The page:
SHE'LL PRESENT SCREENING OF HER SHORT, 'DAWN', FOLLOWED BY 'CARRIE' WEDNESDAY IN L.A.
Rose McGowan is doing what she really wants to do now, which is to direct films. Her short film, Dawn, is getting positive reviews, and to qualify the short for Oscar consideration, she's been hosting the Dawn Festival at the Downtown Independent in Los Angeles. The fest, which began Friday, runs for seven nights. Each night begins with a screening of the 18-minute Dawn, followed by a Q&A with McGowan, who then introduces a feature film in which women are given a strong voice. One of those features is Brian De Palma's Carrie, which will be introduced by McGowan this Wednesday night. (The other films are Ridley Scott's Thelma And Louise, John Hughes' Sixteen Candles, Roman Polanski's Rosemary's Baby, Jonathan Demme's Silence Of The Lambs, Hal Ashby's Harold And Maude, and David Swift's The Parent Trap.
"THE ACTUAL ART OF WHAT [DE PALMA] DOES IS REALLY, REALLY INSPIRING TO ME"
In an interview with Under The Radar, Austin Trunick tells McGowan, "You’ve worked with some great directors across your career, in particular ones who have been known to sometimes handle dark subject matter – such as Wes Craven, Brian De Palma, even Quentin Tarantino to a degree. Was there anything you learned from watching or working with those directors that you brought to your own directing style?"
McGowan replies, "I think De Palma, out of any of them, for sure. I love his tracking shots. I’ve just been inspired by him, as a filmmaker. Even some of his later movies. It’s so hard to make a movie come out right, or do anything like that. But the actual art of what he does is really, really inspiring to me.
"For me, I probably lean more on things from the past than things from the present. People, I should say." When pushed to name some of those older directors who inspired her for Dawn, McGowan replies, "I would say Douglas Sirk, Charles Laughton, Jacques Tourneur … For me, art is a really big part of it, as well. The loneliness that I wanted to capture is what I feel when I look at certain Edward Hopper paintings. The life of an artist should be rich and encompass many different art forms. It can all coalesce into one piece; all of your random bits of knowledge. For me, I hosted a show on TCM for a year, and I’m on the board of the Film Noir Society with Dennis Lehane and [James] Ellroy, people like this. I’m really steeped in the classics, but I love modern film as well, obviously." (Speaking of Ellroy, of course, McGowan appeared in De Palma's adaptation of the author's The Black Dahlia.)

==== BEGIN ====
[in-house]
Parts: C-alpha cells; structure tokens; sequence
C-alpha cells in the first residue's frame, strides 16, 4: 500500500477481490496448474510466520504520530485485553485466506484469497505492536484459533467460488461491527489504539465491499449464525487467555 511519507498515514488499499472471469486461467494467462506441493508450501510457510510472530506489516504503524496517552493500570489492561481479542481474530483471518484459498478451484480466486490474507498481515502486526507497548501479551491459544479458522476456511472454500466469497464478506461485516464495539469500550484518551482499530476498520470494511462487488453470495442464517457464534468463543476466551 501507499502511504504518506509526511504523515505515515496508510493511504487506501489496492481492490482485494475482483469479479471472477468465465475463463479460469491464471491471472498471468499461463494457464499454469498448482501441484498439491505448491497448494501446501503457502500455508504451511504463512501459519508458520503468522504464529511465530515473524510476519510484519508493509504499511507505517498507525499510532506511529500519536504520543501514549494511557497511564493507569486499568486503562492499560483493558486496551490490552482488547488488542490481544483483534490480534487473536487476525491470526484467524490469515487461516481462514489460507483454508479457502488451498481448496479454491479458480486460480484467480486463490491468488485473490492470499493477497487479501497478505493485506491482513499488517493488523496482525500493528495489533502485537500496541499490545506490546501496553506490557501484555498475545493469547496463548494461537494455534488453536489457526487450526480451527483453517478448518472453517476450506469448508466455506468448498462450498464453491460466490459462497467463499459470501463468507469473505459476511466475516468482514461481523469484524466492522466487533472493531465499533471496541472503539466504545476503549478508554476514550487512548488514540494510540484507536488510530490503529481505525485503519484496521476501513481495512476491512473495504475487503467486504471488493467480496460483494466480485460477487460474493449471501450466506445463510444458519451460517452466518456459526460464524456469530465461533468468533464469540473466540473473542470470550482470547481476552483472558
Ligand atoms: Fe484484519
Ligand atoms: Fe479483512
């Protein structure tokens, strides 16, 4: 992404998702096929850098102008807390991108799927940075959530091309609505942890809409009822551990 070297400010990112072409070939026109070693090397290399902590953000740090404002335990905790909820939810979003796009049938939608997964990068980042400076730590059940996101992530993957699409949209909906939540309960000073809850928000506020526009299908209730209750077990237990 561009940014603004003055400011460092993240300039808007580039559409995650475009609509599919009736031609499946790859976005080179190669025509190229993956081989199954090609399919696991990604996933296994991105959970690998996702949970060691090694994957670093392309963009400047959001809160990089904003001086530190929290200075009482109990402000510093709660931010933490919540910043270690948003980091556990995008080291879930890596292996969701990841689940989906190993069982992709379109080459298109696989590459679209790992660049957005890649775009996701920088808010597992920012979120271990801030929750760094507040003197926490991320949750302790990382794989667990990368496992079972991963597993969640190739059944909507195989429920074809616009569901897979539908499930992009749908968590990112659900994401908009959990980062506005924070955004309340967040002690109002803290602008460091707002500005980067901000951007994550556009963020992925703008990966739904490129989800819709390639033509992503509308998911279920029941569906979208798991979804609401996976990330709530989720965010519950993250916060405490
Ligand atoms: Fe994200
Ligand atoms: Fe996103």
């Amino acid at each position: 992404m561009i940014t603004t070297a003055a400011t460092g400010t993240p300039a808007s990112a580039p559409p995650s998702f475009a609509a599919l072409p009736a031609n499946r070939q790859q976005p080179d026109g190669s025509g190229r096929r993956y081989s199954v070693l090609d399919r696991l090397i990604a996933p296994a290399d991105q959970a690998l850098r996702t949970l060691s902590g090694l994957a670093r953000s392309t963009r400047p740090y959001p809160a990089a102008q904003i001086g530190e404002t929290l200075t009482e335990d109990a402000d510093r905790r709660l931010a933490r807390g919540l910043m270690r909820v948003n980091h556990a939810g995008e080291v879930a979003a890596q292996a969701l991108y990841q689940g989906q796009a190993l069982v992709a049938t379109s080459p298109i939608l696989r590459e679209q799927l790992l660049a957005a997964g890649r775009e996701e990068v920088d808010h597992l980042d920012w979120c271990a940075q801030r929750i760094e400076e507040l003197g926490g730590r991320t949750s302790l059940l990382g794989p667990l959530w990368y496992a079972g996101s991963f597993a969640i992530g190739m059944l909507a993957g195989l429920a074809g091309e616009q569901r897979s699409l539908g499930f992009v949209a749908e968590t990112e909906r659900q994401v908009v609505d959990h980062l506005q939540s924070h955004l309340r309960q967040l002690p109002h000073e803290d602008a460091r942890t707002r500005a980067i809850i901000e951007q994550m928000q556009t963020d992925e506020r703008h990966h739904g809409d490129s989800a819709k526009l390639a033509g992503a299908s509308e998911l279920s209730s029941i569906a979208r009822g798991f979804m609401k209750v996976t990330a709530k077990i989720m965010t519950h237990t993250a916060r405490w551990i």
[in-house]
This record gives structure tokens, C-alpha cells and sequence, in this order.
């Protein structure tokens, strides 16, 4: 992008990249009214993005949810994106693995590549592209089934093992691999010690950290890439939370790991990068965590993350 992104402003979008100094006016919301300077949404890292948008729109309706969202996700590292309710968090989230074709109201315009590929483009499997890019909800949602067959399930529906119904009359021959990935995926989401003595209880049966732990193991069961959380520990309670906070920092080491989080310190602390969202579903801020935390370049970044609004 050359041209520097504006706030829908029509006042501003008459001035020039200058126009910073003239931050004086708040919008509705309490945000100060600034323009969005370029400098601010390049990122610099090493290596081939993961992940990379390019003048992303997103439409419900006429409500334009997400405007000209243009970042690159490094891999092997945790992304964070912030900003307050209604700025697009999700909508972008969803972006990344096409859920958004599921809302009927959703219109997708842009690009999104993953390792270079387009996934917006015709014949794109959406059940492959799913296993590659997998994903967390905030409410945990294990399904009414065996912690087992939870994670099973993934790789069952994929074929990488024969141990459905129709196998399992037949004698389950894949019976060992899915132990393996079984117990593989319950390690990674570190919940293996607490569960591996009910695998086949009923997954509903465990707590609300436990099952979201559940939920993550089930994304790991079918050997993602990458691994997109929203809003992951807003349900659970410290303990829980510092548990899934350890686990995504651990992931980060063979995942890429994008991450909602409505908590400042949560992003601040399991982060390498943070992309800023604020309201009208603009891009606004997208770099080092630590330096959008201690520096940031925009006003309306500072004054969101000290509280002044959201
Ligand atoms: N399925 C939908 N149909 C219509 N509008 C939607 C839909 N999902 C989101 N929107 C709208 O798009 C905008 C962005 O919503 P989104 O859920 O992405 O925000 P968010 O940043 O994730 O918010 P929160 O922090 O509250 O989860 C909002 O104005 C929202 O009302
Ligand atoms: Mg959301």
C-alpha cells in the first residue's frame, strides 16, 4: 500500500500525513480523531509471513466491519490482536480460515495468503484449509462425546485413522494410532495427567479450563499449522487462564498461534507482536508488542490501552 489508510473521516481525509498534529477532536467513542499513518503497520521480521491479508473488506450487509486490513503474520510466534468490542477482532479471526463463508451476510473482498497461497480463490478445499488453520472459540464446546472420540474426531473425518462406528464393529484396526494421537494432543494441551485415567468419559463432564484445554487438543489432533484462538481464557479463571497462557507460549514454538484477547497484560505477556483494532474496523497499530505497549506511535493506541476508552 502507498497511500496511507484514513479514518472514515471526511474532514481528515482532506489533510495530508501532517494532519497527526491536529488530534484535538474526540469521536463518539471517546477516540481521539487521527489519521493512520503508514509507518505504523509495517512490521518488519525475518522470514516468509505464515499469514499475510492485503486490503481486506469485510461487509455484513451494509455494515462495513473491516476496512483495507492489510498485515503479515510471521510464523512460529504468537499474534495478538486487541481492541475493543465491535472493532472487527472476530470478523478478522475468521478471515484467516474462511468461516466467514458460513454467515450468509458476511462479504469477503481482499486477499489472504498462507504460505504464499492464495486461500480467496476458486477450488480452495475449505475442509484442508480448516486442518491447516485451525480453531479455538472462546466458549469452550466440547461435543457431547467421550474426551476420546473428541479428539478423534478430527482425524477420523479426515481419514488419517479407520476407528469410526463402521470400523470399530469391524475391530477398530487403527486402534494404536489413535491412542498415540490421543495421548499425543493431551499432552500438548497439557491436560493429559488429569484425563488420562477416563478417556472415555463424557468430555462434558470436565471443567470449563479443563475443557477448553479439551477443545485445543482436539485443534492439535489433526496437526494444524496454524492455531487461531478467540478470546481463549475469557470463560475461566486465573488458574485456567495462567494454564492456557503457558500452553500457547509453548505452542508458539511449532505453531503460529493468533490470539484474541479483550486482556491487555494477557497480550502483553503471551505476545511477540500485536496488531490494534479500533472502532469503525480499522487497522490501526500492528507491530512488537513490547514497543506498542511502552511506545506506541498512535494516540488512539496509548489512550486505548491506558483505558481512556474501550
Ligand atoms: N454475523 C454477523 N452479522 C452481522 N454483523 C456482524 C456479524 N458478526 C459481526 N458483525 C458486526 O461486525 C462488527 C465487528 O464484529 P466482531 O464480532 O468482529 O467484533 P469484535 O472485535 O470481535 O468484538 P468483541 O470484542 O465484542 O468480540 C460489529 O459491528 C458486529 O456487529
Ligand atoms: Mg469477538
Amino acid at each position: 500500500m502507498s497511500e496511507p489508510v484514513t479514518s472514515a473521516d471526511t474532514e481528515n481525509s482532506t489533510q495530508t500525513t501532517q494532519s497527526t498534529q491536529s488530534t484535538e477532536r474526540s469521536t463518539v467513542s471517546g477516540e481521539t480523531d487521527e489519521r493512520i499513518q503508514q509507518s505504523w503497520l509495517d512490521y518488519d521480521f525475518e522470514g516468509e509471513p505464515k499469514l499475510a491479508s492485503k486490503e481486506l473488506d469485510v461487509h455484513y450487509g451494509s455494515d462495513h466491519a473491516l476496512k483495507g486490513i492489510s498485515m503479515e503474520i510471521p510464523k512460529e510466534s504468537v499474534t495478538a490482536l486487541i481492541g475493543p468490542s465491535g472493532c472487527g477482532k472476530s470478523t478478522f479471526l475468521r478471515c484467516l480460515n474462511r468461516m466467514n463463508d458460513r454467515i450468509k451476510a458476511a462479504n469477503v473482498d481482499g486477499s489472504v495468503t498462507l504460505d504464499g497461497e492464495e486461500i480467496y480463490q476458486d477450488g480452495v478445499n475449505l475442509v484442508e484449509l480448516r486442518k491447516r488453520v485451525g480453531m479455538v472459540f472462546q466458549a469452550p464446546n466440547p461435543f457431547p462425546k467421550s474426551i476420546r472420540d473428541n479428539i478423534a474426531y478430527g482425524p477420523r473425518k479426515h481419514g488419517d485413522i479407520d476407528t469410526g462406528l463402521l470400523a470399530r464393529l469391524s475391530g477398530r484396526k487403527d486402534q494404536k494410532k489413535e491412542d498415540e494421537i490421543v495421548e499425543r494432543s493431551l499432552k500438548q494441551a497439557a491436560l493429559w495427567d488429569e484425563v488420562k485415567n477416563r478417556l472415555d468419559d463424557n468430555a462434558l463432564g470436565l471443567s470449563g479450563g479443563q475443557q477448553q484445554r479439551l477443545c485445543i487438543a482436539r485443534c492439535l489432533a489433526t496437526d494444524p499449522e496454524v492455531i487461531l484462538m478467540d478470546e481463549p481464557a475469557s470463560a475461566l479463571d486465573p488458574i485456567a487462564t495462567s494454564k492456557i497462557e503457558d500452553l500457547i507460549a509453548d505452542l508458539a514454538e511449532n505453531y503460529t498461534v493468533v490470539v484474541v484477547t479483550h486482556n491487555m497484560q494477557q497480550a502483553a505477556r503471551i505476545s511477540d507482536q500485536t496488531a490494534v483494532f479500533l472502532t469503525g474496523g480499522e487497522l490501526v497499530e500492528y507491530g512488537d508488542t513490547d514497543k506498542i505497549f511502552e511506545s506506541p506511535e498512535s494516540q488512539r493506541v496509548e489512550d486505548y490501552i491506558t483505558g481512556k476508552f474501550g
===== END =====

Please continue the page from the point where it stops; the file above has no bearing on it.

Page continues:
McGowan similarly tells Ain't It Cool's Papa Vinyard, "It's like when you're, I'd imagine, a [sculptor]. Every chip off the block is what you don't want until it's what you do want. And there have definitely been- I worked with De Palma, and I was really inspired by some of his tracking shots, and certain people like that. But by and large, most of the stuff I did as an actor wasn't [incredibly] inspirational to me as a director."
MCGOWAN'S ORIGINAL PLAN FOR A SHORT WAS A FLANNERY O'CONNOR ADAPTATION STARRING PIPER LAURIE
In a Rotten Tomatoes Podcast, host Grae Drake tells McGowan, "Carrie is actually a note that I made while I was watching [Dawn], because Dawn’s mother is like a less-aggressive Piper Laurie to me. And even in a very short amount of screen time, and a very kind of realistic portrayal of a mom, it wasn’t over-the-top. I went, ‘Oooh, she's gonna be lockin’ Dawn in a closet at some point during this movie.’ [Laughter] Like, this is not going to go well. And so without revealing too much, I thought it was a really good way of foreshadowing what was going to go on, and the kind of world that this poor young girl is finding herself in."
McGowan then replies, "Yeah, [she's] trapped. And I really did it for women. You know, my mom is 60, she just turned 60. And I’m kind of fascinated by that era, and that they were raised to be pleasant and da-da-da, and essentially your goal is to take care of a man and his children. And then I’m fascinated by the fact that later in the ‘60s, the sexual revolution happens, and they’re supposed to be loose and free. But you’re actually programmed to please a man. It was just a really interesting era, and my mom was raised by a very similar mother to Dawn’s, and I wanted to bring that to the screen. Ironically, or, oddly enough, I had Piper Laurie cast in the original short I was planning on doing... Except, she’s 86, I had her in the woods, sub-zero temperatures, getting killed by… it was an adaptation of a Flannery O’Connor piece. Which is a heavy, you know, some great material. So well-written. But I think it all turned out for the best."
The Flannery O'Connor piece sounds likely to have been A View Of The Woods.